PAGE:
What I learn from chess and computers

by on March 11, 2011 at 8:09 am in Economics, Games | Permalink

I take these points to be a jumping off place for thinking about computers and future economic growth, and wages, more generally.  The AI revolution basically came first to chess!  Of course chess is sustained by a mix of donations, corporate and political sponsorship, wage labor (e.g., lessons), and volunteer labor, so it is hardly a metaphor for the economy as a whole; still we can see how computer labor and human labor might fit together:

1. Databases equalize preparation opportunities for the top players.  Those who rise to the very top have very strong creative skills.  In relative terms, being a chess “grind” is worth less than in times past.

2. If the computer is set at 2200 strength, “me plus the computer” (I override it every now and then) almost always beats “the computer alone.”  Often we beat “the computer alone” very badly.  If the computer is set at full strength, my counsel is worth much less, although it is not valueless.

3. With a computer set at full strength, the useful “team” requires a much stronger human team member than I.  The required education level — for the team’s “wage premium” — is ratcheted up.

4. Chess is an area where educational reform has been extremely rapid and extremely successful.  Chess education today revolves around learning how to learn from the computer, and this change has come within the last ten to fifteen years.  No intermediaries were able to prevent it or slow it down.  Humans now teach themselves how to team with computers, and the leading human players have to be very good at this.  The computers which most successfully team with humans are those which replicate most rapidly.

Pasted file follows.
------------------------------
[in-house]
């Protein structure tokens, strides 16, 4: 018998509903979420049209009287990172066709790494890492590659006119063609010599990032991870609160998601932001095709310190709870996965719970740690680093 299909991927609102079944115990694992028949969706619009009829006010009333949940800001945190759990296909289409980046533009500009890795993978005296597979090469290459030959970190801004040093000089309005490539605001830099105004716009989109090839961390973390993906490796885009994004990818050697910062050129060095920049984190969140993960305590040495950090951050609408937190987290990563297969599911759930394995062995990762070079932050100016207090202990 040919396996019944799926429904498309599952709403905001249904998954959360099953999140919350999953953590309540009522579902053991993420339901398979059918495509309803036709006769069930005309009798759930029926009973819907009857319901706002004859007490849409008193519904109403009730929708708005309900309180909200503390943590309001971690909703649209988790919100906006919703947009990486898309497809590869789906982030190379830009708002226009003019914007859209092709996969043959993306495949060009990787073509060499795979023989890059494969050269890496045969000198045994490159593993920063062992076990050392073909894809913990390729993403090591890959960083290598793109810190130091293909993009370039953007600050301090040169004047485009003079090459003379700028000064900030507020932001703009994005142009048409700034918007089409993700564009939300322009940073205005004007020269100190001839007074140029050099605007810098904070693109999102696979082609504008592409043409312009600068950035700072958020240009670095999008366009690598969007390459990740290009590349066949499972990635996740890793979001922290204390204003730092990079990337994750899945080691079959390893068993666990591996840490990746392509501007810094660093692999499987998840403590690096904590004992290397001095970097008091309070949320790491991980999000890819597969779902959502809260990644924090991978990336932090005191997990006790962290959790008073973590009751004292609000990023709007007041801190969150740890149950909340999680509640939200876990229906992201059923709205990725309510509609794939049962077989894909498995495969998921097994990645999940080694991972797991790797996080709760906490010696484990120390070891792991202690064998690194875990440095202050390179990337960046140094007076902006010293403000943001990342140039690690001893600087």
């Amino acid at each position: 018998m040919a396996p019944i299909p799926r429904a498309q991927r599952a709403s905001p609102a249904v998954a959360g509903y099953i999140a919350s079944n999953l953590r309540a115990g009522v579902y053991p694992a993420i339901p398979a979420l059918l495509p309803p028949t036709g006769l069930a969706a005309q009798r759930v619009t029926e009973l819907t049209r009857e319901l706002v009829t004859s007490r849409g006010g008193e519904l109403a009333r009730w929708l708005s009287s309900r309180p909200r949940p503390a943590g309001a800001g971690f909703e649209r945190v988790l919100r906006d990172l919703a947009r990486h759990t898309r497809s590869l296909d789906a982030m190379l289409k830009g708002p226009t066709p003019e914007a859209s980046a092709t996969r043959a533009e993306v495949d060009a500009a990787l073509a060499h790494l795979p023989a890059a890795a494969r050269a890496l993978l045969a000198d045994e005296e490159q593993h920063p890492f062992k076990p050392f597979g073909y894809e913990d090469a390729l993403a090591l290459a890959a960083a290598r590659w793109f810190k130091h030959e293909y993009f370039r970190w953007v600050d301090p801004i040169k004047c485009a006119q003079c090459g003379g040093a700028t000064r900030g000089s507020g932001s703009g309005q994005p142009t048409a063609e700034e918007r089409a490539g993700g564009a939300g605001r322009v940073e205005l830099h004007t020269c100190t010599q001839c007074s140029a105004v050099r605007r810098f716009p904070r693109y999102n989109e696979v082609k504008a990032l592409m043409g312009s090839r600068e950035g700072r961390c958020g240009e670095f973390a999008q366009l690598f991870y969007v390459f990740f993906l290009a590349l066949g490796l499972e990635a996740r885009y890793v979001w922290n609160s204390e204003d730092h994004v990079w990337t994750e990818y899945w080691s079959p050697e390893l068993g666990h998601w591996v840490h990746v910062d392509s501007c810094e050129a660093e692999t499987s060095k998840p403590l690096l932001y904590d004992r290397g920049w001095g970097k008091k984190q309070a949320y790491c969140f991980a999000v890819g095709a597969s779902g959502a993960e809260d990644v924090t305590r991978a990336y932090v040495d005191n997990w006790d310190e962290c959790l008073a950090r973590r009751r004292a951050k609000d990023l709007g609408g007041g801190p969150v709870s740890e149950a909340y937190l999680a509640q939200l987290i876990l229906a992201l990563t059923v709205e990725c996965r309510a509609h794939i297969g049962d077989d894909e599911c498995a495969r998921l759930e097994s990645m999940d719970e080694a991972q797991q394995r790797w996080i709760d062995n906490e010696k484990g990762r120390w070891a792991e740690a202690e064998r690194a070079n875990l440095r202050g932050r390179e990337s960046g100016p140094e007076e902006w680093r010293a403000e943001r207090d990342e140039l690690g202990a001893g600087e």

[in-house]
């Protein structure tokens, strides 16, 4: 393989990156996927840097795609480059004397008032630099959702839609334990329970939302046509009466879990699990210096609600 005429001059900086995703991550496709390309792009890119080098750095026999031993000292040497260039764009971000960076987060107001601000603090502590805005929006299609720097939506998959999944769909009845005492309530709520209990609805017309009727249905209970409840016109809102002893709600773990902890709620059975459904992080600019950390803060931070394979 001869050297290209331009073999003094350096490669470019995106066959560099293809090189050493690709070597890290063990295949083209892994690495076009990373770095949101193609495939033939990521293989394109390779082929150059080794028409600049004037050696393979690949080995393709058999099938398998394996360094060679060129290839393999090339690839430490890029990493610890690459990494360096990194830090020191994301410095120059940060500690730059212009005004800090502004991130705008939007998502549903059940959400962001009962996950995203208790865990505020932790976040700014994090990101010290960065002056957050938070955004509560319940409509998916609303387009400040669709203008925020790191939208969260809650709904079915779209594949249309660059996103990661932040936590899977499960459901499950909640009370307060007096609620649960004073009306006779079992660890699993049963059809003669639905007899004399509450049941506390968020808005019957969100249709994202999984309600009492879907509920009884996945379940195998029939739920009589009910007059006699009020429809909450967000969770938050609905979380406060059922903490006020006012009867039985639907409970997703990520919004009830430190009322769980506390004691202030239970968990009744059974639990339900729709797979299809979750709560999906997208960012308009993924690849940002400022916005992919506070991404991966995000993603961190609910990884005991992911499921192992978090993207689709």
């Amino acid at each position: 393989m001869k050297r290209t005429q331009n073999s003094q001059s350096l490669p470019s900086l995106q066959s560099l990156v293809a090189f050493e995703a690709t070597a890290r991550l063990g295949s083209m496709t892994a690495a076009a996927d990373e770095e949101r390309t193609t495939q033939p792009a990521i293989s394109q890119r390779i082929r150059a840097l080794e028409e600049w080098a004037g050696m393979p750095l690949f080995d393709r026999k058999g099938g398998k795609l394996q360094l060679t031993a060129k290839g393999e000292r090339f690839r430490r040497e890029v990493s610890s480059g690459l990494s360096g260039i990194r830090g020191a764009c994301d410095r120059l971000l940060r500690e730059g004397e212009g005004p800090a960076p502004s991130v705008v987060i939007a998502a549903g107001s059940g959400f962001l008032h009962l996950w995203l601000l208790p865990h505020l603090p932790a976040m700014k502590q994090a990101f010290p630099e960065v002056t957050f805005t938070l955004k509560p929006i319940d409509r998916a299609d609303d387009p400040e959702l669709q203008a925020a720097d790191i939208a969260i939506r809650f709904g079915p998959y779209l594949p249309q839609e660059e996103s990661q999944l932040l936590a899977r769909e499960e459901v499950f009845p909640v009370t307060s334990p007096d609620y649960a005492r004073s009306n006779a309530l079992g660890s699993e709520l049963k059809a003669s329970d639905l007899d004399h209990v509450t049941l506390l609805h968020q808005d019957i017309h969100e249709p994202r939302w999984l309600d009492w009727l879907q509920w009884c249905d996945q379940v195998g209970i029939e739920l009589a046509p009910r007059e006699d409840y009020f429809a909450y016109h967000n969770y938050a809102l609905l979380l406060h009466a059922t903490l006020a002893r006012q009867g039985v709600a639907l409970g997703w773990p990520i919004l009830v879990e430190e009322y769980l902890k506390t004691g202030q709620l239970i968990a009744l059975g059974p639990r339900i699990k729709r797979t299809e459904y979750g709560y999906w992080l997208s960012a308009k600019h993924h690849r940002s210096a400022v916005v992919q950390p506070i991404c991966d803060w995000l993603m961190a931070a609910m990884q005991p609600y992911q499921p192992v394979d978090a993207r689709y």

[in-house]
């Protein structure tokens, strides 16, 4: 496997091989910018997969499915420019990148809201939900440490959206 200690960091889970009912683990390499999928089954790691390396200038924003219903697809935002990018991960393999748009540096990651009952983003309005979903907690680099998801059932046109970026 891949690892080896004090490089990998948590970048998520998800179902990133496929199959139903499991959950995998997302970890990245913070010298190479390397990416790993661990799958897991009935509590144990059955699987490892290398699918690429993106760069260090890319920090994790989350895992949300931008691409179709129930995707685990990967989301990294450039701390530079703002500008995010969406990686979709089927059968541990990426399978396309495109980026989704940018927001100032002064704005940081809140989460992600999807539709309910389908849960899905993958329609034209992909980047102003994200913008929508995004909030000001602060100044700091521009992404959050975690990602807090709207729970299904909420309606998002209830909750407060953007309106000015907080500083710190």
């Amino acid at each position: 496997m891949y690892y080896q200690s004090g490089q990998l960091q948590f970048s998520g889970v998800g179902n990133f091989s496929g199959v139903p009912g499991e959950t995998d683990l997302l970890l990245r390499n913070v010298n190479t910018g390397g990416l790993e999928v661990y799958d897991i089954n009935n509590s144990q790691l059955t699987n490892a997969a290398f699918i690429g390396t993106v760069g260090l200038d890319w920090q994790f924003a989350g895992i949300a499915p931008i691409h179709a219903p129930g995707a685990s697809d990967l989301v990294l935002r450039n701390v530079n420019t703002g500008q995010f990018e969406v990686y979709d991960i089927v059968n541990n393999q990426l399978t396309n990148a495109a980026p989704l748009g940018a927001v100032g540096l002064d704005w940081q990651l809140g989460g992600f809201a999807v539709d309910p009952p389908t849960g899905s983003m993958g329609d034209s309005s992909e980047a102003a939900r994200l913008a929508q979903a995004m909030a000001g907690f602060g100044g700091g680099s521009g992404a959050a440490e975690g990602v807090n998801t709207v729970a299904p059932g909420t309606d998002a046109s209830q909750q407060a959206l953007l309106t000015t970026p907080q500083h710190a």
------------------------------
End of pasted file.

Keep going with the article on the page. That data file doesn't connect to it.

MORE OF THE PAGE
5. There are many more chess prodigies than ever before, and they mature at a more rapid pace.

6. We used to think that computers would play chess like we did, only “without the mistakes.”  We now know that playing without the mistakes involves a very different style from what we had imagined.  A lot of human positional intuitions are garbage, and the computer can make sense out of ugly-looking moves.  A lot of the human progress since then has involved unlearning previous positional rules and realizing how contingent they are.  Younger players, who grew up playing chess with computers, are especially good at this.  For older players, it is a good way to learn how unreliable your intuitions can be.

7. Highly exact and concrete analysis, and calculation of variations, is now the centerpiece of grandmaster chess at top levels.  We have learned how to become more like the computers.  The computers have taught us well.

8. Chess-playing computers still are not meta-rational.  They do not understand what they do not understand very well, for instance blocked positions and long sequences of repetition.  That is one reason why human-computer teams are so important and so productive.

Here is Kasparov on Watson.  Here is Kasparov on AI and chess.  Here is a good treatment of human-computer teams.

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